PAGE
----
Certification and collective marks differ from trade marks as trade marks act as an indication of origin of the goods or services as being from one particular undertaking.
A certification mark is defined in s 50(1) of the Trade Mark Act 1994 as follows ÂA certification mark is a mark that indicates that the goods and services in connection with which it is used are certified by the proprietor of the mark in respect of origin, material, mode of manufacture of goods or performance of services, quality, accuracy or other characteristics.Â
The main feature of a certification mark is that it is used not by the proprietor of the mark but instead by his authorised users for the purpose of guaranteeing to the relevant public that the goods or services possess a particular characteristic. The proprietorÂs mark certifies the presence of the characteristic and will authorise the use of the mark to anyone who can demonstrate that the goods and services for which it will be used have that characteristic.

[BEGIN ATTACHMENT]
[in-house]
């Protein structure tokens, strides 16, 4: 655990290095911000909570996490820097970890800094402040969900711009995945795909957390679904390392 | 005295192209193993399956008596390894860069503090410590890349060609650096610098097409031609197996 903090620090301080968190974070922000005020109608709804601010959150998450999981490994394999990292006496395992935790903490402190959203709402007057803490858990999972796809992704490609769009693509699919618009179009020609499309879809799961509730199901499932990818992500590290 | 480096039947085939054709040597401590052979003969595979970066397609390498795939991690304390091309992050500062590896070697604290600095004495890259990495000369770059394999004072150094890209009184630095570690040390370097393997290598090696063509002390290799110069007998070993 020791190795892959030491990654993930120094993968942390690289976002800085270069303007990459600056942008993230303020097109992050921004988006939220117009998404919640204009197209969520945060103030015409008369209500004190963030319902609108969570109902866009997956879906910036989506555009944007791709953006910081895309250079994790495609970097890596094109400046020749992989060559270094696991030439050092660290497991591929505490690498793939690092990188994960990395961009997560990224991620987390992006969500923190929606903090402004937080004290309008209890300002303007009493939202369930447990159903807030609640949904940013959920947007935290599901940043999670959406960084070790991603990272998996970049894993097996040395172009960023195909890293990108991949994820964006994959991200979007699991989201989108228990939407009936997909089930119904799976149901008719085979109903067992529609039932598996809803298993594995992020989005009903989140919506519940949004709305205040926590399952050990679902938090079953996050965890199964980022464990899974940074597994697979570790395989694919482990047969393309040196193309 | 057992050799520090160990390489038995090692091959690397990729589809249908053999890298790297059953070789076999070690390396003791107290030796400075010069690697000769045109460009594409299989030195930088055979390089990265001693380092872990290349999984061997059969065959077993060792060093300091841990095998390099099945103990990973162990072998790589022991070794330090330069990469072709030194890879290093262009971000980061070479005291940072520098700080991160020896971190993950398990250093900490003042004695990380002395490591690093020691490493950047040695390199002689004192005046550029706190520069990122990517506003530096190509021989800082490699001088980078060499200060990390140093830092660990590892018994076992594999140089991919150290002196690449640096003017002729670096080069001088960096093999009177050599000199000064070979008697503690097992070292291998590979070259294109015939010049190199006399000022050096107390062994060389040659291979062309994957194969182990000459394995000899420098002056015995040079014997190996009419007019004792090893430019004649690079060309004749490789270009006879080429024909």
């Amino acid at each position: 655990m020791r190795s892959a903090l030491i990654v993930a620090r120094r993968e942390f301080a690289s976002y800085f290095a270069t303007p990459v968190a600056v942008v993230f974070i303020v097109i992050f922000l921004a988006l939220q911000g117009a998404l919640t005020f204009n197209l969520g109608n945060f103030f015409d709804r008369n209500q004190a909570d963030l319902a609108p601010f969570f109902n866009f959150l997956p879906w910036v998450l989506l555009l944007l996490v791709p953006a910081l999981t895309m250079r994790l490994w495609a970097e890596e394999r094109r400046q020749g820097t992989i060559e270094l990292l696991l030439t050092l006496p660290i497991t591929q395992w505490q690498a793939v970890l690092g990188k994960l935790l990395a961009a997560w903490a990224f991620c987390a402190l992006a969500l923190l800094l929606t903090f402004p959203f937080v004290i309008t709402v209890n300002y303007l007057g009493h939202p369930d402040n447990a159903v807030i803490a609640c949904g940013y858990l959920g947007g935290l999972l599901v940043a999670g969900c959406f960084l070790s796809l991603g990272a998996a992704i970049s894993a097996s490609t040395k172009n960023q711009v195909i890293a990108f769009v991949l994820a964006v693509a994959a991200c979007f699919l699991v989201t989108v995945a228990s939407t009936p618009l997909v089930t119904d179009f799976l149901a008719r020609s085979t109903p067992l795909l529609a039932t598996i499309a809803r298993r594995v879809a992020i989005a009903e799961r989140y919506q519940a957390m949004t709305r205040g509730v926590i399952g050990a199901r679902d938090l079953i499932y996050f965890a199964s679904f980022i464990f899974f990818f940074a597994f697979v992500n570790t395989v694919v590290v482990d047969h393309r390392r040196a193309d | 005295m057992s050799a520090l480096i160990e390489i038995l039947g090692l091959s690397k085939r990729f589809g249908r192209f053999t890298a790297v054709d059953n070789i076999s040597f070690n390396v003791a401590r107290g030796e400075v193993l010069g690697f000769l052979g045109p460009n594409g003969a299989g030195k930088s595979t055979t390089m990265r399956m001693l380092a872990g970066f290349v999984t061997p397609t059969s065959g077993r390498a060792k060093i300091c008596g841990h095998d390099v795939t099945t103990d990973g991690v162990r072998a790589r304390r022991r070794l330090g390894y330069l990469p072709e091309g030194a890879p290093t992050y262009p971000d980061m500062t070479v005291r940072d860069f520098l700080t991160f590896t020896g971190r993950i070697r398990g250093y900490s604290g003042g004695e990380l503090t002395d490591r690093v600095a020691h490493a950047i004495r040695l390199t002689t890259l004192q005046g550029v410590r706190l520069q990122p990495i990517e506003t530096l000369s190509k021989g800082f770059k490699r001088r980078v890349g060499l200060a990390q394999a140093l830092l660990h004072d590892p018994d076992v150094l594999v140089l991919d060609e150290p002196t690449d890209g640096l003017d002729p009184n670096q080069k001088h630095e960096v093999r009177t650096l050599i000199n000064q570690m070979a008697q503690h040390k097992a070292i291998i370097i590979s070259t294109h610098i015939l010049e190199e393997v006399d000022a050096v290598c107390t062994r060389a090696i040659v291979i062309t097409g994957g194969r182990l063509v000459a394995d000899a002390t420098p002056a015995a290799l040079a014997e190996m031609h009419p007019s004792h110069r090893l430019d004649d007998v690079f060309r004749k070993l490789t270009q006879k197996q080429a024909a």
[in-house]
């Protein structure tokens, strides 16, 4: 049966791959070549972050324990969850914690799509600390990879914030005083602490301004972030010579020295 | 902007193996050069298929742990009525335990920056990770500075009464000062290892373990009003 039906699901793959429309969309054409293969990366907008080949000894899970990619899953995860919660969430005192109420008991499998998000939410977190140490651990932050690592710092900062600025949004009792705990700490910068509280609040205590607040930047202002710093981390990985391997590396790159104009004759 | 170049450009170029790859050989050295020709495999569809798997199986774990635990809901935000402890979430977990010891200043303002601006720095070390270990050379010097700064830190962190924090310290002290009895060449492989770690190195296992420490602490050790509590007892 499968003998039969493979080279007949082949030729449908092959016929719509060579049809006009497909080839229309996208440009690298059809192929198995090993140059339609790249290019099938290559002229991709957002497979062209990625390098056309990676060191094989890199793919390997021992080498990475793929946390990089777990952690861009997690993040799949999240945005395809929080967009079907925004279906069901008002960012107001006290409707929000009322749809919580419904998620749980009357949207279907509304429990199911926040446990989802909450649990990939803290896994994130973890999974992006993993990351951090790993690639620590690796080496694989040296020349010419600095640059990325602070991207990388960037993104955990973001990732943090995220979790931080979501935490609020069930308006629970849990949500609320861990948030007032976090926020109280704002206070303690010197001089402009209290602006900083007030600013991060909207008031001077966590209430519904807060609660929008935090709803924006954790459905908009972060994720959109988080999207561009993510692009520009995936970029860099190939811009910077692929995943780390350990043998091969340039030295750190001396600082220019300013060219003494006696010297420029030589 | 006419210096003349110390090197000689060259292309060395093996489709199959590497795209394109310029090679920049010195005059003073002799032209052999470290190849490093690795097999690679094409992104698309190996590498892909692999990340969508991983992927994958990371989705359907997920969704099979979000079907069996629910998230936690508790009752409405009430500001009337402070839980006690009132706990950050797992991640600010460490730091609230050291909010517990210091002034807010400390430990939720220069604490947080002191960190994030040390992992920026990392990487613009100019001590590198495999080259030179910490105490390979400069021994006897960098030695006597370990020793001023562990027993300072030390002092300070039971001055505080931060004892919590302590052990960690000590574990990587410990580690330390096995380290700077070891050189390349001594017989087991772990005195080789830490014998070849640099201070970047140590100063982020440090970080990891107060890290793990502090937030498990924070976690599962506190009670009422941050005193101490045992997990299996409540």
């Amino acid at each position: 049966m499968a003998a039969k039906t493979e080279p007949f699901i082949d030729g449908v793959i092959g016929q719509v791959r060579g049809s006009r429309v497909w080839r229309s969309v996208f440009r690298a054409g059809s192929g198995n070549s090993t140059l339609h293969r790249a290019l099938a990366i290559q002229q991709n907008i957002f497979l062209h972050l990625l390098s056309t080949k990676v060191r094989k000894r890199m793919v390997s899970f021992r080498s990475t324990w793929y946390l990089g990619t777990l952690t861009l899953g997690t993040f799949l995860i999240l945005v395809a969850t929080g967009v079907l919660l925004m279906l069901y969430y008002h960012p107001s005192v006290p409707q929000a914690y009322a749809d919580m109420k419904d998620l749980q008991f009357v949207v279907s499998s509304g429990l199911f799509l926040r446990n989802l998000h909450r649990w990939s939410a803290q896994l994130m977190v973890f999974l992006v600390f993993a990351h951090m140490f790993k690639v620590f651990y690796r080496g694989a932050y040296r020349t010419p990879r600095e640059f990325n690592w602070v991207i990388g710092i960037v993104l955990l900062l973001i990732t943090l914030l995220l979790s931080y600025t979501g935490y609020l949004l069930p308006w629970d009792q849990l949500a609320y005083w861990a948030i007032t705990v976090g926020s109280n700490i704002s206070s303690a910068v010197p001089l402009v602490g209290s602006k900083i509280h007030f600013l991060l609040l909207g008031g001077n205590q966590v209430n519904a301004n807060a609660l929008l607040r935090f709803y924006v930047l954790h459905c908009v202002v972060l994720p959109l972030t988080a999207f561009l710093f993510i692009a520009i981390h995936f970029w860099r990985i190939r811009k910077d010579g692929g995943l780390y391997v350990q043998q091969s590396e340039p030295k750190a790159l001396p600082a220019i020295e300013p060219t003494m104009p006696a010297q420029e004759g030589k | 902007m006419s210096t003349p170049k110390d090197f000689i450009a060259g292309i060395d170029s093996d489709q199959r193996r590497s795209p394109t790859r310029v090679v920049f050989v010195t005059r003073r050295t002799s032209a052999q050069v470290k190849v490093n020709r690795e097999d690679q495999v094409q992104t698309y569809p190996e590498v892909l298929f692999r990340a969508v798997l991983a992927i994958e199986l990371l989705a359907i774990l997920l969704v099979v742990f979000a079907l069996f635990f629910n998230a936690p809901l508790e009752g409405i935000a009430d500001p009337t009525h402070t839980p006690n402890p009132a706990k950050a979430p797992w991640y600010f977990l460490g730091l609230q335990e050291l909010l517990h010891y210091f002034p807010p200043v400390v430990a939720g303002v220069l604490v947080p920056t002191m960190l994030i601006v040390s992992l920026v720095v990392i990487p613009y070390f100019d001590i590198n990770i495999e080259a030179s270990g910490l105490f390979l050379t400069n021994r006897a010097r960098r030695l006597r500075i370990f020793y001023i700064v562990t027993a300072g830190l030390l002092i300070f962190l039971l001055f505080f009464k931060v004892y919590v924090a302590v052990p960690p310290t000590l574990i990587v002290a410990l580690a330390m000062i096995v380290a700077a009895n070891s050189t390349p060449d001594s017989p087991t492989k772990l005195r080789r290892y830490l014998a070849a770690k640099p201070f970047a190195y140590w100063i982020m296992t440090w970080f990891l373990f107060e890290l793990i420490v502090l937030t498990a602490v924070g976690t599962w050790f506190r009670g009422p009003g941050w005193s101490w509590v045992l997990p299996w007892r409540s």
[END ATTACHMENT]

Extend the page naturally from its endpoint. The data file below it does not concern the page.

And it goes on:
A collective mark is defined in s 49(1) of the Act as follows ÂA collective mark is a mark distinguishing the goods or services of members of the association which is the proprietor of the mark from those of other undertakings.Â
The main feature of a collective mark is that it is used as an indication to the relevant public that goods or services originate from a member of a particular association. It is therefore a sign of membership.